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Fashioning Belgium 1830-1980


Fashioning Belgium 1830-1980 Part I – the exhibition


As part of the research seminar Fashion & Architecture, taught by Professor Maude Bass-Krueger in the Master of Arts in Art Sciences programme at Ghent University, an exhibition was organized and a website was launched. The exhibition, titled Fashioning Belgium (1830-1980) Part 1, aimed to present archival material through various media, focusing on the students' research into Belgian fashion from the founding of Belgium in 1830 to 1980, when the Antwerp Six gained international recognition. This research project was initiated in collaboration with the Royal Museums of Art and History in Brussels (RMAH/KMKG) under a joint FED-tWIN mandate. It will officially start in spring 2024 and will be supported by Revers, a Belgian fashion research group led by Bass-Krueger and Karen Van Godtsenhoven, based at Ghent University.


The exhibition provided a platform where each research project had its own space, creating a cohesive display. Visitors were able to engage with the material through interactive tactile experiences, video presentations and by browsing through enlarged periodicals. Running from Tuesday 9 May, with a well-attended opening, to Friday 12 May 2023, the exhibition marked the first steps of a wider research initiative and served as a catalyst for further exploration. The exhibition took place in the Vandenhove Centre, a space accessible to students for the presentation of their educational and research initiatives. The exhibition space was divided into sections, with each project presented in a relevant way. In total, 10 research projects were presented, offering insights into different aspects of Belgian fashion.


Upon entering the exhibition, visitors were immediately drawn to a large metal tube containing advertisements for Belgian lingerie brands. Further into the exhibition, a garment, presumably designed by Jenny Van Moergastel, was displayed in a wooden frame. To provide a tactile experience, visitors could feel the texture of the pelerine, allowing them to immerse themselves in the materials and fabrics that made up this nineteenth century garment. An interactive iPad served as a platform for visitors to delve deeper into the history of department stores. They were able to navigate through the information provided and discover the role these establishments played in shaping Belgian fashion. In addition, advertisements from "au louvre" in Ghent were displayed in a showcase, making reference to "Au petit Louvre" in Paris.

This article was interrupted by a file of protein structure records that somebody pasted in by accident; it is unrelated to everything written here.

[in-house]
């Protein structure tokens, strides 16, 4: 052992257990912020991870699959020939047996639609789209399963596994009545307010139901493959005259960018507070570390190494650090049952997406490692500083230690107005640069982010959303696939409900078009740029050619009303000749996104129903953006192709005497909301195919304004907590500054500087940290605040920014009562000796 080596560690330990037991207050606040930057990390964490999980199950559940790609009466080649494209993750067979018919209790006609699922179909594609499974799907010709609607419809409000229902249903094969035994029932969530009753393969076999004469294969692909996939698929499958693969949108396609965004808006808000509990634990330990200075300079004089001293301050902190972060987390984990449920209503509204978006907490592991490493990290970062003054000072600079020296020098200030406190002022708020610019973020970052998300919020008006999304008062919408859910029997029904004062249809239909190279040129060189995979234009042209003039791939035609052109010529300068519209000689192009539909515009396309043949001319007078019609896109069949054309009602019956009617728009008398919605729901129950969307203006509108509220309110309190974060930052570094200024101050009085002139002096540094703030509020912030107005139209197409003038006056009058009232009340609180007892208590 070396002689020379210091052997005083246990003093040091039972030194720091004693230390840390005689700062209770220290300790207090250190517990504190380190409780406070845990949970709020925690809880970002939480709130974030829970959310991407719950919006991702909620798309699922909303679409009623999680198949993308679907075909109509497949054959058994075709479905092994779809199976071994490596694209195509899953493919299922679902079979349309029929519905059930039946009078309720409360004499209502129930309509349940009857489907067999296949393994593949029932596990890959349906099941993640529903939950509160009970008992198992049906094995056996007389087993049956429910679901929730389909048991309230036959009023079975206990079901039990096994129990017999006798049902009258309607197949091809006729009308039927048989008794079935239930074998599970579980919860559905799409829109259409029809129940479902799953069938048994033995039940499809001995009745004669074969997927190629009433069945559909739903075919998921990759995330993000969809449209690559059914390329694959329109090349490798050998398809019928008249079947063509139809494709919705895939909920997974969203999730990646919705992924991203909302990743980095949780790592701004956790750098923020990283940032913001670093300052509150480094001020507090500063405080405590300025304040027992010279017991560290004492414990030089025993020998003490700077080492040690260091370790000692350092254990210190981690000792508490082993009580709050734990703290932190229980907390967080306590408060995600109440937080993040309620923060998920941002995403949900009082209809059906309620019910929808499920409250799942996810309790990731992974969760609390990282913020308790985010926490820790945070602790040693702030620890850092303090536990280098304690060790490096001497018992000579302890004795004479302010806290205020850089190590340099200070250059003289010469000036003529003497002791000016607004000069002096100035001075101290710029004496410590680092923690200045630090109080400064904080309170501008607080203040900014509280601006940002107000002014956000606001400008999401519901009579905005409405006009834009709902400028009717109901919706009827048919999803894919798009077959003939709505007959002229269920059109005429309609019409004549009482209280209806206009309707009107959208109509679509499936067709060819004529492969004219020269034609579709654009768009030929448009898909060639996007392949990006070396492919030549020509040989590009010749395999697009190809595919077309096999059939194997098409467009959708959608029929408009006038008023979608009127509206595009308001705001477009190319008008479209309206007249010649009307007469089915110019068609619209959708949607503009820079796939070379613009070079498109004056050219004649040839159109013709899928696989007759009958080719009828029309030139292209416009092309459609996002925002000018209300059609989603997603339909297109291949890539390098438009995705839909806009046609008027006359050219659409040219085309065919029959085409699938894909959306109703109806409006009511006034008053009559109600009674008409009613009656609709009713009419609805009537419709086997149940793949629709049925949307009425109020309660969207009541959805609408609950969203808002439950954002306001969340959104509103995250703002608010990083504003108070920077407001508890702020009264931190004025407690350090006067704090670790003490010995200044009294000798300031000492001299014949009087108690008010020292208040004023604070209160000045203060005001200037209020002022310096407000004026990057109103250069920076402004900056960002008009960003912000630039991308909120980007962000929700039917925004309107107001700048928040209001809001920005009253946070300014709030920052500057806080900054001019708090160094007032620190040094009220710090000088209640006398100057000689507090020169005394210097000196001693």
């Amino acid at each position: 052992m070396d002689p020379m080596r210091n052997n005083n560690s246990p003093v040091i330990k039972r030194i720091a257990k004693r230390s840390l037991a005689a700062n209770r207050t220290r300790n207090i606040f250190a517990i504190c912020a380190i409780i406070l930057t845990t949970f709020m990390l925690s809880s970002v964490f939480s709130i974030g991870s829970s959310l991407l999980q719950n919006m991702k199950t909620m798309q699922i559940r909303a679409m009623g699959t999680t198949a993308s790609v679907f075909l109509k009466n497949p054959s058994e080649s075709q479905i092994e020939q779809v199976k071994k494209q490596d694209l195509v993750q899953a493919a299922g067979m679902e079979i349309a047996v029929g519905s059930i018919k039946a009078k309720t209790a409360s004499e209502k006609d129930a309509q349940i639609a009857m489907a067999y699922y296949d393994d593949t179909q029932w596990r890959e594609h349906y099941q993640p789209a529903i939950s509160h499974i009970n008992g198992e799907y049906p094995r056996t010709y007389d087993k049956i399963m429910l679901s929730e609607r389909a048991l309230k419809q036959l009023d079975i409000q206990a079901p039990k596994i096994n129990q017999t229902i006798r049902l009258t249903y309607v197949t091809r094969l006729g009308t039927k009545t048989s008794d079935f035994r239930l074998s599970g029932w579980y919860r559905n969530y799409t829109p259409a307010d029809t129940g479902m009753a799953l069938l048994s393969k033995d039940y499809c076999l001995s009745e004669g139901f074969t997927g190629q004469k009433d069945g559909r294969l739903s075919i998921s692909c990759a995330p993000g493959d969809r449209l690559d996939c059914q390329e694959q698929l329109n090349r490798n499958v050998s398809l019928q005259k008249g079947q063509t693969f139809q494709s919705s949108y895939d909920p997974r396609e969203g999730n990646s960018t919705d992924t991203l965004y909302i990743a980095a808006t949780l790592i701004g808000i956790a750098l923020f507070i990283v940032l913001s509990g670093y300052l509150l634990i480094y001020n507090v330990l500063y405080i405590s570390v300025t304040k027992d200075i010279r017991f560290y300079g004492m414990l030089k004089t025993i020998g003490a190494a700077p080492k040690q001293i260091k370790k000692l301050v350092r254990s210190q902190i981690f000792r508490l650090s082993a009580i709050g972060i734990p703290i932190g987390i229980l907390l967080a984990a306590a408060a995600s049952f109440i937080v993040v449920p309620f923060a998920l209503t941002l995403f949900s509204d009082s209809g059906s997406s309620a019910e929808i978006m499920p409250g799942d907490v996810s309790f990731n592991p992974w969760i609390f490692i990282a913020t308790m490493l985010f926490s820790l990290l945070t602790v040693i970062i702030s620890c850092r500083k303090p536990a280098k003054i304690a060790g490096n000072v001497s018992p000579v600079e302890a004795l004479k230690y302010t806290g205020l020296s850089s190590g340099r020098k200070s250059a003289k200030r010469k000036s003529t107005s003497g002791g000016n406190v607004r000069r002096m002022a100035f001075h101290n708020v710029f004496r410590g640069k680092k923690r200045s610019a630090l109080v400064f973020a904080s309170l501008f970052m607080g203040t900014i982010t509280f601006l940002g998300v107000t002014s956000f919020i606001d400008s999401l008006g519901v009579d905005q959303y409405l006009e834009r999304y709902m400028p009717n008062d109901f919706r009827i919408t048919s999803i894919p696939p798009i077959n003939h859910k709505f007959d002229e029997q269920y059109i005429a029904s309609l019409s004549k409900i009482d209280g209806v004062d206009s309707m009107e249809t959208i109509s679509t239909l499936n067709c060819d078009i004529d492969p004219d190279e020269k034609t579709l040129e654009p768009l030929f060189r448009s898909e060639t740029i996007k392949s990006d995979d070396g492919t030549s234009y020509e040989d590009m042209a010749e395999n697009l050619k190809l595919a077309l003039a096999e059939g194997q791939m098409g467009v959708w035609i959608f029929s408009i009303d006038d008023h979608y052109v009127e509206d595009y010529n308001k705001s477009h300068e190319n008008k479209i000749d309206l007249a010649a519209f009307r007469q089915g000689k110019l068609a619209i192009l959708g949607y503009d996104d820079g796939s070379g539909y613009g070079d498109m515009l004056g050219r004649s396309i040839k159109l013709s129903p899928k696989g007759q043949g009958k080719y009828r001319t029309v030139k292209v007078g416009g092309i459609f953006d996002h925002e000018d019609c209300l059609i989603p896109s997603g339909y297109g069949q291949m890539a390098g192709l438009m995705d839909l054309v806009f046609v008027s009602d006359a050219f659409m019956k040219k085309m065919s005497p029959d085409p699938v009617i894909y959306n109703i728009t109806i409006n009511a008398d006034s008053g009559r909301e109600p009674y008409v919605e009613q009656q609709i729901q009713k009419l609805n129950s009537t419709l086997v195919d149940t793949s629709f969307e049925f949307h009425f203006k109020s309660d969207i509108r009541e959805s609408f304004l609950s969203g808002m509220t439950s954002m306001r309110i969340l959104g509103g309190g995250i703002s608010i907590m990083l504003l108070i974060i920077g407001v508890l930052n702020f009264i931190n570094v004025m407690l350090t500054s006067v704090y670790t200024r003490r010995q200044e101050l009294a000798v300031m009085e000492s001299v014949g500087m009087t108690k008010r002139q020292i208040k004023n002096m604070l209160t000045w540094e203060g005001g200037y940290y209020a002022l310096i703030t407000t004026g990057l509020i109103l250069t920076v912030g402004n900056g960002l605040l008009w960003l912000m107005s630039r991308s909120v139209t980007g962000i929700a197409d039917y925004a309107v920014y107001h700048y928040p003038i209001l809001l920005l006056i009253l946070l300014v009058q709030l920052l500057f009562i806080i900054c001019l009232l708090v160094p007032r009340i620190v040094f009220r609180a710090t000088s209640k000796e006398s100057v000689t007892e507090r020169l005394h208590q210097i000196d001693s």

Walking through the exhibition, visitors encountered a 3D printed piece of jewelry representing the work of Marie Molitor, a forgotten pioneer of Belgian jewelry art. At the back of the exhibition, but visible from the entrance, was a video installation depicting the browsing of various Ariane magazines. To reach this area, visitors walked across a map of historic Ghent taped to the floor, showing all the department stores in the city's fashion center between 1860 and 1900. Further along, magazine covers were hung on coat racks and a cozy reading corner was set up for visitors to browse through enlarged magazines and immerse themselves in the fashion history of the period.


The end of the exhibition marked the beginning of an in-depth investigation into the untold stories of Belgian fashion. The Fashion & Architecture research seminar, its dedicated participants and the combined efforts of academic and cultural institutions laid the foundations for future efforts to further explore Belgian fashion from 1830 to 1980.


Written by Kim Vanheule, Reviewed by Marthe Bonnez. 

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